It’s Sunday afternoon, March 10, 2013. Pastor Marty preached an excellent sermon this morning in his series addressing what evangelism is and is not, and what evangelism should mean to the church. This morning, he had occasion to refer to the following passage of scripture:
And He was saying to them all, “If anyone wishes to come after Me, let him deny himself, and take up his cross daily, and follow Me. Luke 9:23-24 (NASB)
I’m a writer—from time to time I’ll even go so far as to call myself a wordsmith—so it’s very easy for me to get focused on a word and mull it over and chase it down odd paths of thought. That happened to me this morning with the word ‘cross’. While Pastor Marty had me engaged with the sermon, the back of my mind kept teasing this word ‘cross’ and its context in this verse. And in a few minutes I arrived at the following thoughts.
One of the things we have to be very careful about in reading scripture today is to not read context into a verse that isn’t there. This verse is a place where it’s very easy to do that, and it all deals with that word ‘cross.’
You see, for almost 2000 years ‘cross’ has been associated with the central truth of the Christian faith and gospel. It was a cross upon which Jesus Christ, Messiah of God, was executed in the beginning of the only act of redemption by which people can receive salvation and eternal life. There have been almost 2000 years of respect and awe and at times veneration visited upon the cross because of this.
As a consequence, it’s very difficult for us as believers and members of our culture to read the word ‘cross’ in scripture and not burden it with 2000 years of awe and glory and reverence. Sometimes that’s okay; there are some verses where it is appropriate for that to be part of our reading and interpretation of the word ‘cross.’
In other verses, not so much. And this is one of the times where we shouldn’t do it.
Jesus is speaking here to people who had gathered around him. Remember that at this point in time the Crucifixion of Jesus has not occurred. That event is in the future when this account happens. Therefore, the whole weight of glory and reverence that we today associate to and with the cross of Jesus did not exist in the minds of His hearers. It’s important to know that. That was not part of their social or religious culture. It was not part of the context of this conversation, and if we really want to understand what Jesus was saying, it should not be part of our interpretation of this verse.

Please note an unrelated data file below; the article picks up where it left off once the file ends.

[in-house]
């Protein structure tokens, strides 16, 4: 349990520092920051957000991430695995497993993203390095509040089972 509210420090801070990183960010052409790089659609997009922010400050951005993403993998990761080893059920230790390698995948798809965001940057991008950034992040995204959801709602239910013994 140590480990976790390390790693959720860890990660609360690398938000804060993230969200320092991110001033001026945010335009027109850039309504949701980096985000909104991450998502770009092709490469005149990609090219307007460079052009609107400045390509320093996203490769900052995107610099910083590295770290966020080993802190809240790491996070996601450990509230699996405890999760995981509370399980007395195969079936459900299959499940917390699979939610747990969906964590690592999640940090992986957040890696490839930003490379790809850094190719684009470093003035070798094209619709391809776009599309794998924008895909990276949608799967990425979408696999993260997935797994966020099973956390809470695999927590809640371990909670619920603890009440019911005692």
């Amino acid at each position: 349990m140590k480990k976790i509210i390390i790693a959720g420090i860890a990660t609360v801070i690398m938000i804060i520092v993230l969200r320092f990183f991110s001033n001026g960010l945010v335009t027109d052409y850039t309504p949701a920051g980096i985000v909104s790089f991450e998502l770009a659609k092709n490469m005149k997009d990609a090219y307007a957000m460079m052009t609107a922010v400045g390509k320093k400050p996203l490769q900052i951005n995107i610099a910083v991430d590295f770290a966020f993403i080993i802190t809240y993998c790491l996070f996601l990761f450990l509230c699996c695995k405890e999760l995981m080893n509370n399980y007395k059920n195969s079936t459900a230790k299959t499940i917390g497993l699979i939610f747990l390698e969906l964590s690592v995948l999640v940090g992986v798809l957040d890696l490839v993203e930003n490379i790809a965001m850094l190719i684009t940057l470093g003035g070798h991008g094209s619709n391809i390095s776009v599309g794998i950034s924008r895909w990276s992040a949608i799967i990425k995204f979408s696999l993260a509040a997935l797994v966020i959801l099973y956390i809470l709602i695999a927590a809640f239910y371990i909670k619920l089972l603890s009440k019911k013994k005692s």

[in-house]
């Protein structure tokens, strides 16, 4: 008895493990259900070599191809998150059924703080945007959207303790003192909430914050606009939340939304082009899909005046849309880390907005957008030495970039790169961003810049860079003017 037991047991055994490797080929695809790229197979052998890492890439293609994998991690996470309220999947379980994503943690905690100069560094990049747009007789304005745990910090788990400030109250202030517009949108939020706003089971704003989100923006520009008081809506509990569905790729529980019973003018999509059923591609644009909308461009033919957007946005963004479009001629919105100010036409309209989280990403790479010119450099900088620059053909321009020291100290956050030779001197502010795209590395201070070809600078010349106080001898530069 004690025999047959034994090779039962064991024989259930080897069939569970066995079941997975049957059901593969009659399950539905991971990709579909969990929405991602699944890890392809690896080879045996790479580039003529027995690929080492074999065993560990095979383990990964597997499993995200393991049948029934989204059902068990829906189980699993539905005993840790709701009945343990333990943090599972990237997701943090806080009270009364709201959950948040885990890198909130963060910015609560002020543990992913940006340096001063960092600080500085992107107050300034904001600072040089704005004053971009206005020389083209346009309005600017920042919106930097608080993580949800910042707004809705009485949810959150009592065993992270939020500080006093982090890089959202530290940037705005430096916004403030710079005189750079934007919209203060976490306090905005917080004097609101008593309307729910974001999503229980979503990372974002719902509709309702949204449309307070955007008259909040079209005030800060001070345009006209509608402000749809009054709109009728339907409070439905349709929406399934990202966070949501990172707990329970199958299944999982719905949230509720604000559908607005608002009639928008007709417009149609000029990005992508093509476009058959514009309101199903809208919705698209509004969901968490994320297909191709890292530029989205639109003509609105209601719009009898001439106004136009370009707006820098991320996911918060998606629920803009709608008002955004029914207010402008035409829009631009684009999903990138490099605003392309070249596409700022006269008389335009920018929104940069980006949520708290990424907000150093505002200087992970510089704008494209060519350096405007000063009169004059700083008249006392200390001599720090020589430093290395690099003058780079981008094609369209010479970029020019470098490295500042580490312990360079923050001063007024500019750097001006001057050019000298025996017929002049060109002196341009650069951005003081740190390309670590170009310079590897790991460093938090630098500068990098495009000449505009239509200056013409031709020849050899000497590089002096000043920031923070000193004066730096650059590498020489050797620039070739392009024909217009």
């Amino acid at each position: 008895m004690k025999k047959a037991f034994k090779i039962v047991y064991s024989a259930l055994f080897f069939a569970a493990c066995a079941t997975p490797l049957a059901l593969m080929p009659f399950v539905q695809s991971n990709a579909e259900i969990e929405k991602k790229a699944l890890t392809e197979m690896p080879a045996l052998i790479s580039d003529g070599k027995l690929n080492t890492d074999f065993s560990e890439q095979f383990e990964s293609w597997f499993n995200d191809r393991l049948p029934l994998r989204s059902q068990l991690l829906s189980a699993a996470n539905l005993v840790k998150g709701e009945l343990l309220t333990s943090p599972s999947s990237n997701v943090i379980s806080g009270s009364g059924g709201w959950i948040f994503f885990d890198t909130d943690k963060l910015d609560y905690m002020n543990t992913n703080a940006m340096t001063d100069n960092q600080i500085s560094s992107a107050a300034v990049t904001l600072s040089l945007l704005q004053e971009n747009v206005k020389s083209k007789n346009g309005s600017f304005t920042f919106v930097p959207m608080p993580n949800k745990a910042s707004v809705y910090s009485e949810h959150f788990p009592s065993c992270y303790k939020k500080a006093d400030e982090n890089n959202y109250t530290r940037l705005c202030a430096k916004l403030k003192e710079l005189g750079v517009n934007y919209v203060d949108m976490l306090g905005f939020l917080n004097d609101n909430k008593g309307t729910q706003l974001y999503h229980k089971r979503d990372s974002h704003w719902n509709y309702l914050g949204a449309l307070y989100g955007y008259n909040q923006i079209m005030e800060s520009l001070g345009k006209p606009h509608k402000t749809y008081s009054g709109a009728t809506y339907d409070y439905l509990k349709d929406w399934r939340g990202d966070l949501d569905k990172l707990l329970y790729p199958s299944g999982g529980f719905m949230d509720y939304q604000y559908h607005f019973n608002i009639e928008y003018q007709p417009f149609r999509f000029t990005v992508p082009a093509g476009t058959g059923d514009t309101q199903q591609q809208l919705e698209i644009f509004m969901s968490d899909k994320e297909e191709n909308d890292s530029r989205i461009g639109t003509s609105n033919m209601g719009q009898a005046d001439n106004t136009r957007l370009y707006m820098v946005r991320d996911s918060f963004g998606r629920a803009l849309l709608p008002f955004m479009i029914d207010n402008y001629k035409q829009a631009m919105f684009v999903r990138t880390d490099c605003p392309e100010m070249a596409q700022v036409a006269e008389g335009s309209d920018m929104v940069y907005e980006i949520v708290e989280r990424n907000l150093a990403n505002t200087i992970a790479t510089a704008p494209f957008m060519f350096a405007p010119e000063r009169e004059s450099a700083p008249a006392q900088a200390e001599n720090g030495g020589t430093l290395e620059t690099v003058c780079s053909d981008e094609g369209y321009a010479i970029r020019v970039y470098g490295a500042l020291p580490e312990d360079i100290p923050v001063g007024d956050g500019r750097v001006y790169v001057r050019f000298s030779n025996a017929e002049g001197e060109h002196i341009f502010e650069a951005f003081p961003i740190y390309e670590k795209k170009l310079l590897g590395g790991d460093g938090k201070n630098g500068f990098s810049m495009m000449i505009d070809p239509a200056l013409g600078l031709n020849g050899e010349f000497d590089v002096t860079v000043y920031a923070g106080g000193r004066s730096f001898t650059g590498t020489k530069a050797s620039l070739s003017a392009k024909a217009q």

Crucifixion at that time was (and for that matter still is) a particularly barbaric form of execution comprised of equal parts of death by torture and death by exposure. It was part of Roman law that a Roman citizen could not be crucified. It was reserved for the worst sorts of criminals and enemies. It is a matter of history that when the slave rebellion led by Spartacus was eventually crushed, the Romans crucified thousands of the captured rebels along the highways of Italy.
There was nothing elegant or glorious or awesome about crucifixion in the minds of those who heard this statement when Jesus said it. It was strictly associated with cruelty and sordid deaths. Jesus was not giving His hearers something to aspire to; He was giving them a very graphic warning about what life could hold for those who followed Him.
If Jesus were speaking today to a crowd in America, He might have worded the statement this way:
- Take up his electric chair daily and follow me
Or maybe this way:
- Take up his gas chamber daily and follow me
Or this way:
- Take up his gallows daily and follow me
Maybe this way:
- Take up his executioner’s drug syringe daily and follow me
Or even this way:
- Take up his lynch mob’s noose daily and follow me
Do you get the point? There is no promise of an easy comfortable life if we follow Jesus. In fact, in another place Jesus said this:
“If the world hates you, you know that it has hated Me before it hated you. If you were of the world, the world would love its own; but because you are not of the world, but I chose you out of the world, therefore the world hates you. Remember the word that I said to you, ‘A slave is not greater than his master.’ If they persecuted Me, they will also persecute you…” John 15:18-20a (NASB)
So if we are truly being the church—if we are truly being disciples of Christ and not just professing that we are—it should not surprise us if we face (sometimes violent) personal opposition.
Soli Deo Gloria.